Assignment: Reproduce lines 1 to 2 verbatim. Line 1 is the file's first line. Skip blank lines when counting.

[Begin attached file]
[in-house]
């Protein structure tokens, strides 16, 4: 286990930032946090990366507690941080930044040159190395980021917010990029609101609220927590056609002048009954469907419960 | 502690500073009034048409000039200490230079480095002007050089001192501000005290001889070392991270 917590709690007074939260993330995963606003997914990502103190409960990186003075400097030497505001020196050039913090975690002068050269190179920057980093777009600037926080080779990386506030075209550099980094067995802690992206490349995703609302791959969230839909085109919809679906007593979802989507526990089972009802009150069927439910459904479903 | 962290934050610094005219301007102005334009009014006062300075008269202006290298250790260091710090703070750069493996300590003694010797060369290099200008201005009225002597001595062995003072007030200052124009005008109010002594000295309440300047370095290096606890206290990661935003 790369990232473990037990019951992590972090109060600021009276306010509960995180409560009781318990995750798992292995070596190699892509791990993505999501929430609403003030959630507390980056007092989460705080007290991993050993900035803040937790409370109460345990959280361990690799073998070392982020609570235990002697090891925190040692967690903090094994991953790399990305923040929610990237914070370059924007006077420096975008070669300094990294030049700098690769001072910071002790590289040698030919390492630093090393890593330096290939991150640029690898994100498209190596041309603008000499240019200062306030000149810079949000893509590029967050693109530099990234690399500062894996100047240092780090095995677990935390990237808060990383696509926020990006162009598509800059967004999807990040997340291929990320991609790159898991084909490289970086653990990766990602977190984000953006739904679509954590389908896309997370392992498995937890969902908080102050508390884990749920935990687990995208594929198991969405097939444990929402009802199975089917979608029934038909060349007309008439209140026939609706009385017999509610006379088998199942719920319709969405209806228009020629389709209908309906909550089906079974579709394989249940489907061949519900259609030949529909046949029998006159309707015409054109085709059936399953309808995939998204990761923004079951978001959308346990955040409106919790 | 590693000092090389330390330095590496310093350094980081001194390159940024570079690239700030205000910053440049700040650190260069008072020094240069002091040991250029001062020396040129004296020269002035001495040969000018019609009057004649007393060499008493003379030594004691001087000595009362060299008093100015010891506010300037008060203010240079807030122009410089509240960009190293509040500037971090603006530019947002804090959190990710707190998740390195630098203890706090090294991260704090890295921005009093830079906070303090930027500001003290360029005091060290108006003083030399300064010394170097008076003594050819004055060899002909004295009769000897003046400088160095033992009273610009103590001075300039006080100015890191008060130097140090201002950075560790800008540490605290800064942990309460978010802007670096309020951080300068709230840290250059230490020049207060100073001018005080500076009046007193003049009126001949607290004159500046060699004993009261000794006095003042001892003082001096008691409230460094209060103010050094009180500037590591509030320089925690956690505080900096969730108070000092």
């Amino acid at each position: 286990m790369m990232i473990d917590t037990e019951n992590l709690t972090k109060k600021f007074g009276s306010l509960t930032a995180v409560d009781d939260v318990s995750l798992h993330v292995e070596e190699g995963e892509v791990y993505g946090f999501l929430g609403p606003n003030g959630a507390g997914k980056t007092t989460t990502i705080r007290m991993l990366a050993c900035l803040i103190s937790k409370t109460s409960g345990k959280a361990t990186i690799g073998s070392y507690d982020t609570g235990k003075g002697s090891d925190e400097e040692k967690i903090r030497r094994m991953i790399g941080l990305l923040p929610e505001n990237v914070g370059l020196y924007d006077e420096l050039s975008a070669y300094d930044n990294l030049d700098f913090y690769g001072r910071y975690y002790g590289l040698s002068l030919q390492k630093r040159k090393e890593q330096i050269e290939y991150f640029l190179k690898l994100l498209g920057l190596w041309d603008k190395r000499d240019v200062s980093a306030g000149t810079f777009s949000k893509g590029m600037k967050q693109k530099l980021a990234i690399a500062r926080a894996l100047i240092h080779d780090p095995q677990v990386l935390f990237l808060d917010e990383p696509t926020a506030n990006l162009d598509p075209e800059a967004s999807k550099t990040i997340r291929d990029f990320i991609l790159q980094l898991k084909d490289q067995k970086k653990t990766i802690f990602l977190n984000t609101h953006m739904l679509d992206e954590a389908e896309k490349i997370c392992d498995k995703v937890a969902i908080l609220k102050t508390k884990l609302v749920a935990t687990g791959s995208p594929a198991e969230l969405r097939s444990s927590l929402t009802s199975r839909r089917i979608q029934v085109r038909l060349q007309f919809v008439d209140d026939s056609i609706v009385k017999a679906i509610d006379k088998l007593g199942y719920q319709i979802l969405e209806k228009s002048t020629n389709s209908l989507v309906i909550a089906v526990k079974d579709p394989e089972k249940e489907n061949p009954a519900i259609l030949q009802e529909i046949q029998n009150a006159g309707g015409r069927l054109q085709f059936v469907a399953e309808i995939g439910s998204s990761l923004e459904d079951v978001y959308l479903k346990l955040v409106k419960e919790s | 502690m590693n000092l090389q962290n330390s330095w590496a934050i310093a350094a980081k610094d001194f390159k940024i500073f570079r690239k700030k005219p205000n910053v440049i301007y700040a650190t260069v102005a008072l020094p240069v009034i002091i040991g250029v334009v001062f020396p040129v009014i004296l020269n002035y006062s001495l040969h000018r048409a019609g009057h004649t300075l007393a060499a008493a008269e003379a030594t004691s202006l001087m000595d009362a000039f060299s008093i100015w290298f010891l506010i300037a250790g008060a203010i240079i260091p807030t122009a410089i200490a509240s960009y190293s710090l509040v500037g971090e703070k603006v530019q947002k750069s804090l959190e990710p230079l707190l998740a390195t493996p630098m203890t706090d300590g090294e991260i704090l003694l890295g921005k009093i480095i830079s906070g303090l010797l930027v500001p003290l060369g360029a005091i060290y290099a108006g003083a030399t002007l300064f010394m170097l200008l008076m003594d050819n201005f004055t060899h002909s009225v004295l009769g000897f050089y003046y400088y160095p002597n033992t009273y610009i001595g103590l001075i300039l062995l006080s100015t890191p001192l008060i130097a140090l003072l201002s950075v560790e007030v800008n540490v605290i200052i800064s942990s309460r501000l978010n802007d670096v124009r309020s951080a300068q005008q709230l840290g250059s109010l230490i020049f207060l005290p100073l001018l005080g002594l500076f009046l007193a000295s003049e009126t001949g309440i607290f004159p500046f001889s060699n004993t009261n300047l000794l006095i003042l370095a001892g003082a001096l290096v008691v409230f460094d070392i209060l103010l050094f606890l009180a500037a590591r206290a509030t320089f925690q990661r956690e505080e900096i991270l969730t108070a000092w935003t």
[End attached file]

[in-house]
């Protein structure tokens, strides 16, 4: 286990930032946090990366507690941080930044040159190395980021917010990029609101609220927590056609002048009954469907419960 | 502690500073009034048409000039200490230079480095002007050089001192501000005290001889070392991270 917590709690007074939260993330995963606003997914990502103190409960990186003075400097030497505001020196050039913090975690002068050269190179920057980093777009600037926080080779990386506030075209550099980094067995802690992206490349995703609302791959969230839909085109919809679906007593979802989507526990089972009802009150069927439910459904479903 | 962290934050610094005219301007102005334009009014006062300075008269202006290298250790260091710090703070750069493996300590003694010797060369290099200008201005009225002597001595062995003072007030200052124009005008109010002594000295309440300047370095290096606890206290990661935003 790369990232473990037990019951992590972090109060600021009276306010509960995180409560009781318990995750798992292995070596190699892509791990993505999501929430609403003030959630507390980056007092989460705080007290991993050993900035803040937790409370109460345990959280361990690799073998070392982020609570235990002697090891925190040692967690903090094994991953790399990305923040929610990237914070370059924007006077420096975008070669300094990294030049700098690769001072910071002790590289040698030919390492630093090393890593330096290939991150640029690898994100498209190596041309603008000499240019200062306030000149810079949000893509590029967050693109530099990234690399500062894996100047240092780090095995677990935390990237808060990383696509926020990006162009598509800059967004999807990040997340291929990320991609790159898991084909490289970086653990990766990602977190984000953006739904679509954590389908896309997370392992498995937890969902908080102050508390884990749920935990687990995208594929198991969405097939444990929402009802199975089917979608029934038909060349007309008439209140026939609706009385017999509610006379088998199942719920319709969405209806228009020629389709209908309906909550089906079974579709394989249940489907061949519900259609030949529909046949029998006159309707015409054109085709059936399953309808995939998204990761923004079951978001959308346990955040409106919790 | 590693000092090389330390330095590496310093350094980081001194390159940024570079690239700030205000910053440049700040650190260069008072020094240069002091040991250029001062020396040129004296020269002035001495040969000018019609009057004649007393060499008493003379030594004691001087000595009362060299008093100015010891506010300037008060203010240079807030122009410089509240960009190293509040500037971090603006530019947002804090959190990710707190998740390195630098203890706090090294991260704090890295921005009093830079906070303090930027500001003290360029005091060290108006003083030399300064010394170097008076003594050819004055060899002909004295009769000897003046400088160095033992009273610009103590001075300039006080100015890191008060130097140090201002950075560790800008540490605290800064942990309460978010802007670096309020951080300068709230840290250059230490020049207060100073001018005080500076009046007193003049009126001949607290004159500046060699004993009261000794006095003042001892003082001096008691409230460094209060103010050094009180500037590591509030320089925690956690505080900096969730108070000092």